Anthropology: The Traditions, Economy, and Culture of the People of Comoros

Introduction to Comoros

Comorian residents refer to their country’s “island” as Mashiwa or by their respective names. Zisiwa za Komor is a French translation of the country. “Comoros” is derived from the Arabic words qumr, “moon”, or “whiteness” of Qamar.  Despite the Comorians belonging to the Sunni Muslims of the Chafi’i school, their place of residence, as well as social structure, remains matrilineal.

Social life is characterized by a vast system of exchanges. This system of exchange creates some noteworthy rituals and ceremonies, like shungu and Aida. Additionally, there are the grand wedding ceremonies that the culture is known for, called ndoola nkuu and arusi.

All join as members of a particular pedigree or age group, or as members of a particular gender association.


The comoros island tour
by wanderlust travel magazine

The Islamic Republic of the Commonwealth of Comoros is a group of three volcanic islands, totaling 719 square miles (1,862 square kilometers), located between Africa and Madagascar. The capital, Moroni, is located on the island of Grande Comores, which has an active volcano and has no rivers, rocky shores, or beaches. Humid tropical climate. The fauna is rich in rare species such as mantises, sea turtles, and lemurs.


The population of the three islands was estimated at 539,000 in 1999, doubling in 25 years. 5% of the population is under 15 years old and only 6% is over 60 years old. Almost 20% of the population has migrated, mainly from Ngazidja to France. Many farmers from the populated island of Anjuan have settled in Mwali.

Linguistic links

Comorian is a Bantu language similar to Swahili but unrelated. Dialects differ from island to island due to geographical segregation. This language contains many words derived from Arabic and French. All of Comoros has been educated in the Koran and learned to write their own language in Arabic script. Formal education is provided in French.

Overview of the history, lifestyle, and economy of Comoros

History of the Comorians

The islands were colonized by Africans in the 8th century. The existence of Islam has been proven since the 11th century. With the arrival of Muslim Arabs, the kingdom developed into kings in the 15th century. During the “Battle of the Sultan”, the rise of trade and the slave trade, and numerous invasions of Madagascar were witnessed. In the late 19th century, colonial occupation brought unity and peace to the archipelago.

The union ended in 1975 with the dismissal of Mahoa (Mayotte), who was still French. He was threatened again in 1997 by the separation of Ndzuani.

Food culture & commerce of Comoros

Rice, along with cassava and other root vegetables, dried fish, and grated coconut milk, is the staple food in our daily meals. Food taboos provide a way to make connections and recognize identities. Ceremonial dishes include steamed rice and curds of castrated cows and goats, as well as large pies. Another traditional dish is fruit porridge or sago dried palm fruit porridge. French cuisine and imported beverages are on the rise.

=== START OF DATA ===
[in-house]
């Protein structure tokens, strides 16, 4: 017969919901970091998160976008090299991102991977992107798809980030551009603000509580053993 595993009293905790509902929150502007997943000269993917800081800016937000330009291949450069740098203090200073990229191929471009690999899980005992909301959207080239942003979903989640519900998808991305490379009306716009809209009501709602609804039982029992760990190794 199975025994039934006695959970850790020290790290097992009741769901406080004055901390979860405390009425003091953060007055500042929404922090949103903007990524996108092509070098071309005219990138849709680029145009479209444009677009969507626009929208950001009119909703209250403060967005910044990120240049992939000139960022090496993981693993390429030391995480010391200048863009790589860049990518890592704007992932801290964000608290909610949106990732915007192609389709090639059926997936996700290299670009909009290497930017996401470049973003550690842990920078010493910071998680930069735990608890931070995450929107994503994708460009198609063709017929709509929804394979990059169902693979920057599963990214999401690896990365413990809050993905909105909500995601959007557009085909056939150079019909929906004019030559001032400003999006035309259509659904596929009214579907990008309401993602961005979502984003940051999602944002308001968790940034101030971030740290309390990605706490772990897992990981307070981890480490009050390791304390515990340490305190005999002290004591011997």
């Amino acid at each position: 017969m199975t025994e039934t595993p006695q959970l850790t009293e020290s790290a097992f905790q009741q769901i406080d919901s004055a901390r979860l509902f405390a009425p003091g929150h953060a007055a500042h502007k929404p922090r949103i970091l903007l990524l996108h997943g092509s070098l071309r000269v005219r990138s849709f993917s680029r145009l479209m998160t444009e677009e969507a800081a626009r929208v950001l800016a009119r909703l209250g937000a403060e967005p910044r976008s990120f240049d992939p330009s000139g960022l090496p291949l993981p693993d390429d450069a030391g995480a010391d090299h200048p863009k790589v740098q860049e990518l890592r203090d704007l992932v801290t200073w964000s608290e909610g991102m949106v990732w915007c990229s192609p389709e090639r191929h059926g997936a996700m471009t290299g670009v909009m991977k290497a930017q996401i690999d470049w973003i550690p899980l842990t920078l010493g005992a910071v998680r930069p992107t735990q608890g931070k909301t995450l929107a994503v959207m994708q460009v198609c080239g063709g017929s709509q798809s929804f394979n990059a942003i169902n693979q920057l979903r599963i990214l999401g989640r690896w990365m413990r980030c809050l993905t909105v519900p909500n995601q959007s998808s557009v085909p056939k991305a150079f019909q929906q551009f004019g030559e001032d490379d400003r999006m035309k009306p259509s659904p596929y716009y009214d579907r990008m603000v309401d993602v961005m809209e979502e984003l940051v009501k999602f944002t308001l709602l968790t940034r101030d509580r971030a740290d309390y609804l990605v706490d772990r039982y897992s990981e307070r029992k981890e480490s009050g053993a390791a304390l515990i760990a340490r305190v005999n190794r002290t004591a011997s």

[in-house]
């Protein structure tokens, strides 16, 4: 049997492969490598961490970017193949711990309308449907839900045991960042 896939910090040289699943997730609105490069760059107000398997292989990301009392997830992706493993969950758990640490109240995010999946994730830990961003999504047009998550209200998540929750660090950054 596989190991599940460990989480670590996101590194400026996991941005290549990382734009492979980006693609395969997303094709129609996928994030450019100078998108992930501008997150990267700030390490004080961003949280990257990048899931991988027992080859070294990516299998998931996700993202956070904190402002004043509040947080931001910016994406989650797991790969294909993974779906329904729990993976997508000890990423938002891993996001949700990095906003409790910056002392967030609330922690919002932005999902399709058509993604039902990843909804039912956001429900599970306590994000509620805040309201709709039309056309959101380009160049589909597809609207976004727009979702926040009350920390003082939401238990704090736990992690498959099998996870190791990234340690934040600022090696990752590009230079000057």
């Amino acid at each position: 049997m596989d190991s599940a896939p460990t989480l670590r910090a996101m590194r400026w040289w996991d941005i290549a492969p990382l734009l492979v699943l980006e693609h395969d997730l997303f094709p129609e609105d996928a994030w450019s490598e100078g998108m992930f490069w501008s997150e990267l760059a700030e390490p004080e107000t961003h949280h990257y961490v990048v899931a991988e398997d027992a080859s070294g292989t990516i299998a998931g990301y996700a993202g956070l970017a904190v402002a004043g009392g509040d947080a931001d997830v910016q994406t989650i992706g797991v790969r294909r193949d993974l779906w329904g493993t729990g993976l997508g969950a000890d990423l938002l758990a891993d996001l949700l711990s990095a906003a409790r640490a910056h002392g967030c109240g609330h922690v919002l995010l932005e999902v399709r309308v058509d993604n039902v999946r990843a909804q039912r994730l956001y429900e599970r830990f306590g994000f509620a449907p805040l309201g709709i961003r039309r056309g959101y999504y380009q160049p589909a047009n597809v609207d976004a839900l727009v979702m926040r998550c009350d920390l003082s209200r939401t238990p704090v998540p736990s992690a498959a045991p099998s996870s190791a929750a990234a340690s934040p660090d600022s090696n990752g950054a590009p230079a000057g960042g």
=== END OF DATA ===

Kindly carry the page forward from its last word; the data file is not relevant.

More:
Basic economics

70% of the workforce is engaged in commercial and subsistence agriculture. Overfished forests on Anjuan Island produce firewood. Cows and goats are slaughtered during the holidays. 6000 state employees and two South African tourist hotels occupy the service sector. In a small and very poor country, the informal economy is very active. The base currency is Comorofra.

Property rights

Three systems of legal ownership co-exist customary grammar, “ownership” and modern identification. The land has no concept of personal property and is divided among families. The land is owned by the community and its use is sufficient for the people who live there. In Ngazidja, these undivided assets are inherited by daughters but can be used by brothers and husbands to support their families.

Commercial activities of Comoros

Economy and trade in Comoros
by Brittanica

The long tradition of mercantile trade has led to an increase in the number of shops selling imported basic goods, textiles, and clothing. There are many informal trading relationships with France, Reunion, Mauritius, and Saudi Arabia, which buy gold and household items for a large wedding.
The industry accounts for only a small percent of the Gross National Product and is represented primarily by companies that process spices and aromatic plants for export. Vanilla, cloves, copra, and ylang-ylang, which named Comoros the “Perfume Islands”, account for the majority of exports to France, Germany, and the United States. Comoros imports construction materials, groceries, and oil. France is the biggest donor, followed by the European Union and the World Bank. A large number of remittances come from Comoros de Ngazidja, which lives in France.

Town planning and architecture

Comoros lived in villages and towns, some of which were fortified. Examples of stone monuments are mosques, palaces, public squares, stone and coral domes known as the Gates of Peace, and tombs decorated with domes and columns. The houses are generally known to be made of coral lime, mud (a mixture of straw and mud), and dark basalt covered with intertwined coconut leaves. Concrete gradually replaces stone and sheet metal replaces the intertwined coconut palm leaves. A typical house has two rooms. One is a private room, the other is used to receive guests. In some cases, there is also a living room. The courtyard is used for domestic activities. Kids sleep in a single dormitory. Women reside in homes, courtyards, and alleys. The men’s territory included a mosque and a public square.

Division of labor

Children help their parents get water and plants. Girls usually work at home and boys are away from home. Men and women share agricultural work. While men tend to cut down trees to produce profitable crops, women tend to go to food-producing areas. Men fish in imported canoes and small speedboats and women sell fish. Women fish at low tide with a piece of cloth such as a net or with plants that release substances that paralyze small fish. Traditionally, wealthy women did the cooking and embroidery work rather than working in the fields.
Comoros engages in formal and informal commerce. Construction materials and auto parts are sold by Indian dealers. Comoros prefers public service work to providing clean, satisfying, and regular work over agricultural work.

The social structure in Comoros

social structure among the Comorians
by everyculture

The business consists of three layers. The descendants of the former princes and sultans trace their genealogy to Arab immigrants, who married into a matrilineal family of local chiefs. The title of Sharif, a descendant of Muhammad, was inherited by male families. The peasant family was organized according to a regional hierarchy which reflected its role in the formation or development of the village. In cities, fishermen may be wealthier than other city dwellers, but they are a clear and socially low class. The descendants of African slaves, arriving in the 1st and 19th centuries, lived in separate colonies or villages. The lifestyle of Arab aristocrats in the urban areas of Anjuan Island was quite different from that of farmers.